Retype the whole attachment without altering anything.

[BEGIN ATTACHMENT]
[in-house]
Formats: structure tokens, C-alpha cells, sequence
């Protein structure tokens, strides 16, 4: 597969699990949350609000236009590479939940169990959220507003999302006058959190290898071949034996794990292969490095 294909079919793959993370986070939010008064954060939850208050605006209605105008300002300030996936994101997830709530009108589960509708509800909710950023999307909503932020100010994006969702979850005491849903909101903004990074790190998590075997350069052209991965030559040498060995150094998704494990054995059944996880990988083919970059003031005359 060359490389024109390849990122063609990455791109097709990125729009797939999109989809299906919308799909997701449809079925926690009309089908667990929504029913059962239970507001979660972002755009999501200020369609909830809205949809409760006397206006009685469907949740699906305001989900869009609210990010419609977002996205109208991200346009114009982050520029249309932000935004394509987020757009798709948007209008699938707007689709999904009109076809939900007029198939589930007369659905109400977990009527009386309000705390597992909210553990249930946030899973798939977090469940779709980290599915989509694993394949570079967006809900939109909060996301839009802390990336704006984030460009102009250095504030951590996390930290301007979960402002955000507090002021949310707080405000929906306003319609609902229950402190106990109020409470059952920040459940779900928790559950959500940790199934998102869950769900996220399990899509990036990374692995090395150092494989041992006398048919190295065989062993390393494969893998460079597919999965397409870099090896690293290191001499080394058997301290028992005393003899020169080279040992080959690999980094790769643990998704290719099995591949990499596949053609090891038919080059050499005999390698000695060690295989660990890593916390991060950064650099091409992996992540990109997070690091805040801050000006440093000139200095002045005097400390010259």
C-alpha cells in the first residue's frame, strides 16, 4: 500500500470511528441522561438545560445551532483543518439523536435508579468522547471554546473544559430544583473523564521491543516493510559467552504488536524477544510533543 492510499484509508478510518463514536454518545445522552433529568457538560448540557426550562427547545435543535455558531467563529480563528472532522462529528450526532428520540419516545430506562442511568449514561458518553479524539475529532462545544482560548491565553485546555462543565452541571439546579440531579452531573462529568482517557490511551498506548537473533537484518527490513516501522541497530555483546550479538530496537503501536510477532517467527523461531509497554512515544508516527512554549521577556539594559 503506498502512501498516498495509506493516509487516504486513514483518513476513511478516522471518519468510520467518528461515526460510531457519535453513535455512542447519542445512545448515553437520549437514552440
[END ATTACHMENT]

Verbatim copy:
[in-house]
Formats: structure tokens, C-alpha cells, sequence
């Protein structure tokens, strides 16, 4: 597969699990949350609000236009590479939940169990959220507003999302006058959190290898071949034996794990292969490095 294909079919793959993370986070939010008064954060939850208050605006209605105008300002300030996936994101997830709530009108589960509708509800909710950023999307909503932020100010994006969702979850005491849903909101903004990074790190998590075997350069052209991965030559040498060995150094998704494990054995059944996880990988083919970059003031005359 060359490389024109390849990122063609990455791109097709990125729009797939999109989809299906919308799909997701449809079925926690009309089908667990929504029913059962239970507001979660972002755009999501200020369609909830809205949809409760006397206006009685469907949740699906305001989900869009609210990010419609977002996205109208991200346009114009982050520029249309932000935004394509987020757009798709948007209008699938707007689709999904009109076809939900007029198939589930007369659905109400977990009527009386309000705390597992909210553990249930946030899973798939977090469940779709980290599915989509694993394949570079967006809900939109909060996301839009802390990336704006984030460009102009250095504030951590996390930290301007979960402002955000507090002021949310707080405000929906306003319609609902229950402190106990109020409470059952920040459940779900928790559950959500940790199934998102869950769900996220399990899509990036990374692995090395150092494989041992006398048919190295065989062993390393494969893998460079597919999965397409870099090896690293290191001499080394058997301290028992005393003899020169080279040992080959690999980094790769643990998704290719099995591949990499596949053609090891038919080059050499005999390698000695060690295989660990890593916390991060950064650099091409992996992540990109997070690091805040801050000006440093000139200095002045005097400390010259």
C-alpha cells in the first residue's frame, strides 16, 4: 500500500470511528441522561438545560445551532483543518439523536435508579468522547471554546473544559430544583473523564521491543516493510559467552504488536524477544510533543 492510499484509508478510518463514536454518545445522552433529568457538560448540557426550562427547545435543535455558531467563529480563528472532522462529528450526532428520540419516545430506562442511568449514561458518553479524539475529532462545544482560548491565553485546555462543565452541571439546579440531579452531573462529568482517557490511551498506548537473533537484518527490513516501522541497530555483546550479538530496537503501536510477532517467527523461531509497554512515544508516527512554549521577556539594559 503506498502512501498516498495509506493516509487516504486513514483518513476513511478516522471518519468510520467518528461515526460510531457519535453513535455512542447519542445512545448515553437520549437514552440